I took a bus from Penang to KL today, and when I bought the ticket I asked “what time will it arrive in KL, they said, “maybe 7 pm”.
Then I thought “why, why did I ask that?” It was the force of habit because it’s not like I have anything else to do today. So there’s actually no substantial difference if it arrives at 6, 7, 8, 9 or 10 PM instead. the fact that I had no problems or deadlines was enough for me to look for something to worry about, like what time will the bus arrive.
I’ve been in Asia long enough to know that 7pm can either mean 8pm, 9pm, 10pm, and so on, depending on the country.
And actually, I’m grateful to know that’s the way things work around here, people teach me patience every day, they are my teachers every day.
They teach me to relax, to let things flow, understand that I don’t have control and things just happen the way they happen.
Especially in India. Where you can sometimes be up to a few days waiting for a train that’s delayed and people just relax, eat, sleep and play cards at the station waiting for the train that may or may not come, someday.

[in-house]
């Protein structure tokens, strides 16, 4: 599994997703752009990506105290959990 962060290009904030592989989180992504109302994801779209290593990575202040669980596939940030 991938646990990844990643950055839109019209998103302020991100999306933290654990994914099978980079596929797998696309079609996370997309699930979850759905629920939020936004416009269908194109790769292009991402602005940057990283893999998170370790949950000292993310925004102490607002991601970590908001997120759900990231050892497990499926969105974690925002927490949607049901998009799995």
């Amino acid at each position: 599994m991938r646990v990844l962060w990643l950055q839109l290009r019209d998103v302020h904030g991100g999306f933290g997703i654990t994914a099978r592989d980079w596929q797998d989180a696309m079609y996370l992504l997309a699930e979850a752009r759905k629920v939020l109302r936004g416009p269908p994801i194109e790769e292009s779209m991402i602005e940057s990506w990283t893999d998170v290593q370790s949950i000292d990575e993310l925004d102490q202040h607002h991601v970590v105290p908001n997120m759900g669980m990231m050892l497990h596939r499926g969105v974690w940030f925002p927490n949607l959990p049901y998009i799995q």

They don’t riot, they don’t fill out a complaint or ask to talk to the manager, they just wait.
Some years ago when I arrived in Asia for the first time and didn’t yet understand how things work so I would get stressed, get pissed and complain that the bus or train was late.
But I’m a totally different person now, mostly thanks to the experiences in India and SE Asia. If the bus is late or doesn’t come I would think “whatever, there must be another one, in one hour, or tomorrow, or next week, it doesn’t really make any difference”
I can be more like the Indians laughing and sharing food while waiting, they understood It’s about the trip, not about the destination, and now, so do I.